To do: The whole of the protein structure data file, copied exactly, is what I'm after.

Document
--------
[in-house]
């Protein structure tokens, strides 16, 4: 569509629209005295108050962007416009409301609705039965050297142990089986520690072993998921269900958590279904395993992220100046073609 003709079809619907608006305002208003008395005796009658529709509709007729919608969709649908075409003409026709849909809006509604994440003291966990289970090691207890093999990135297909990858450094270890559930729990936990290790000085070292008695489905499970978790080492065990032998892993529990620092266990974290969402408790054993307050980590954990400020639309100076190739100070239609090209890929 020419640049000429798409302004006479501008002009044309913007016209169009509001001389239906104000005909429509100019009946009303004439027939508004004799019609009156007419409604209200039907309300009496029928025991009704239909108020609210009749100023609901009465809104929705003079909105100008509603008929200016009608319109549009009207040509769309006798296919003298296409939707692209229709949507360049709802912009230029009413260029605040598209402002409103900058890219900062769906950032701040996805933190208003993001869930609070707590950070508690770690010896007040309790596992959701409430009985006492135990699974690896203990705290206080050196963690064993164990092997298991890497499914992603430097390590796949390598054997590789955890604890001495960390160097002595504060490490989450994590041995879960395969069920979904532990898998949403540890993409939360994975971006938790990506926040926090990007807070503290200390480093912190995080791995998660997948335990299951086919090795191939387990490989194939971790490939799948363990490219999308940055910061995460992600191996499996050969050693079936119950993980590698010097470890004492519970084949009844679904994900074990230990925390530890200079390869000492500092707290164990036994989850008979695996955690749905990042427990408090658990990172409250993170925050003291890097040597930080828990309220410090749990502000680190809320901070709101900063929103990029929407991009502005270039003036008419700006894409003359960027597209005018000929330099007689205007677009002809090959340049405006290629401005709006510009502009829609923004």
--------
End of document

[in-house]
């Protein structure tokens, strides 16, 4: 569509629209005295108050962007416009409301609705039965050297142990089986520690072993998921269900958590279904395993992220100046073609 003709079809619907608006305002208003008395005796009658529709509709007729919608969709649908075409003409026709849909809006509604994440003291966990289970090691207890093999990135297909990858450094270890559930729990936990290790000085070292008695489905499970978790080492065990032998892993529990620092266990974290969402408790054993307050980590954990400020639309100076190739100070239609090209890929 020419640049000429798409302004006479501008002009044309913007016209169009509001001389239906104000005909429509100019009946009303004439027939508004004799019609009156007419409604209200039907309300009496029928025991009704239909108020609210009749100023609901009465809104929705003079909105100008509603008929200016009608319109549009009207040509769309006798296919003298296409939707692209229709949507360049709802912009230029009413260029605040598209402002409103900058890219900062769906950032701040996805933190208003993001869930609070707590950070508690770690010896007040309790596992959701409430009985006492135990699974690896203990705290206080050196963690064993164990092997298991890497499914992603430097390590796949390598054997590789955890604890001495960390160097002595504060490490989450994590041995879960395969069920979904532990898998949403540890993409939360994975971006938790990506926040926090990007807070503290200390480093912190995080791995998660997948335990299951086919090795191939387990490989194939971790490939799948363990490219999308940055910061995460992600191996499996050969050693079936119950993980590698010097470890004492519970084949009844679904994900074990230990925390530890200079390869000492500092707290164990036994989850008979695996955690749905990042427990408090658990990172409250993170925050003291890097040597930080828990309220410090749990502000680190809320901070709101900063929103990029929407991009502005270039003036008419700006894409003359960027597209005018000929330099007689205007677009002809090959340049405006290629401005709006510009502009829609923004």